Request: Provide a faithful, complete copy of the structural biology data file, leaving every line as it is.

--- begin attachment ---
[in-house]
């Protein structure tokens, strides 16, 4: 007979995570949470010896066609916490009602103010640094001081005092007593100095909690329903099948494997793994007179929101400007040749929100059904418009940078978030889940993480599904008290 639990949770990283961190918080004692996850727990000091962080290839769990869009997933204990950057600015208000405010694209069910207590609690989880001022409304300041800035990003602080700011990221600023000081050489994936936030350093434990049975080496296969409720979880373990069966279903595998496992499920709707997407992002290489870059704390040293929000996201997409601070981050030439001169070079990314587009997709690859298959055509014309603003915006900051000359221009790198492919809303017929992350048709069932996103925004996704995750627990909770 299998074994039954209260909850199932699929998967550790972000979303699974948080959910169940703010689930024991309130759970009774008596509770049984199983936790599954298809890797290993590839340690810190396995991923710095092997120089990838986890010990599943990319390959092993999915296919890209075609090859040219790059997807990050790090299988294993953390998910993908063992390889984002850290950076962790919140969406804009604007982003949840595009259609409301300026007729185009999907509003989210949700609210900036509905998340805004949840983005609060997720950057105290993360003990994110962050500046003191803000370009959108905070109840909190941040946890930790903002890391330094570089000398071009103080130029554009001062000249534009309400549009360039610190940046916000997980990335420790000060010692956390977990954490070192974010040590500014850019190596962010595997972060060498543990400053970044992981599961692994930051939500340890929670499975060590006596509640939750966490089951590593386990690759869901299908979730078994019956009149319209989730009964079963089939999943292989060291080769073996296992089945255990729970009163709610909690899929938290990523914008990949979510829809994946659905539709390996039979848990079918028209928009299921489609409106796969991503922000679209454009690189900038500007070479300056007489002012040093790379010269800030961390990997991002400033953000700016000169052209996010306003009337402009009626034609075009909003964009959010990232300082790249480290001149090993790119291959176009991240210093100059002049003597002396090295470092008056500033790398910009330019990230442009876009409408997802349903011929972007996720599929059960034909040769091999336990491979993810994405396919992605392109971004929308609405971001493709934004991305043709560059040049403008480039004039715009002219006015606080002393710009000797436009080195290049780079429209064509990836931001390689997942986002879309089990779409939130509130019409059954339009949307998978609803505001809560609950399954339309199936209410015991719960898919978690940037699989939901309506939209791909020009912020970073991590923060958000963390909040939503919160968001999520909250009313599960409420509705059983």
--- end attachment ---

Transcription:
[in-house]
């Protein structure tokens, strides 16, 4: 007979995570949470010896066609916490009602103010640094001081005092007593100095909690329903099948494997793994007179929101400007040749929100059904418009940078978030889940993480599904008290 639990949770990283961190918080004692996850727990000091962080290839769990869009997933204990950057600015208000405010694209069910207590609690989880001022409304300041800035990003602080700011990221600023000081050489994936936030350093434990049975080496296969409720979880373990069966279903595998496992499920709707997407992002290489870059704390040293929000996201997409601070981050030439001169070079990314587009997709690859298959055509014309603003915006900051000359221009790198492919809303017929992350048709069932996103925004996704995750627990909770 299998074994039954209260909850199932699929998967550790972000979303699974948080959910169940703010689930024991309130759970009774008596509770049984199983936790599954298809890797290993590839340690810190396995991923710095092997120089990838986890010990599943990319390959092993999915296919890209075609090859040219790059997807990050790090299988294993953390998910993908063992390889984002850290950076962790919140969406804009604007982003949840595009259609409301300026007729185009999907509003989210949700609210900036509905998340805004949840983005609060997720950057105290993360003990994110962050500046003191803000370009959108905070109840909190941040946890930790903002890391330094570089000398071009103080130029554009001062000249534009309400549009360039610190940046916000997980990335420790000060010692956390977990954490070192974010040590500014850019190596962010595997972060060498543990400053970044992981599961692994930051939500340890929670499975060590006596509640939750966490089951590593386990690759869901299908979730078994019956009149319209989730009964079963089939999943292989060291080769073996296992089945255990729970009163709610909690899929938290990523914008990949979510829809994946659905539709390996039979848990079918028209928009299921489609409106796969991503922000679209454009690189900038500007070479300056007489002012040093790379010269800030961390990997991002400033953000700016000169052209996010306003009337402009009626034609075009909003964009959010990232300082790249480290001149090993790119291959176009991240210093100059002049003597002396090295470092008056500033790398910009330019990230442009876009409408997802349903011929972007996720599929059960034909040769091999336990491979993810994405396919992605392109971004929308609405971001493709934004991305043709560059040049403008480039004039715009002219006015606080002393710009000797436009080195290049780079429209064509990836931001390689997942986002879309089990779409939130509130019409059954339009949307998978609803505001809560609950399954339309199936209410015991719960898919978690940037699989939901309506939209791909020009912020970073991590923060958000963390909040939503919160968001999520909250009313599960409420509705059983």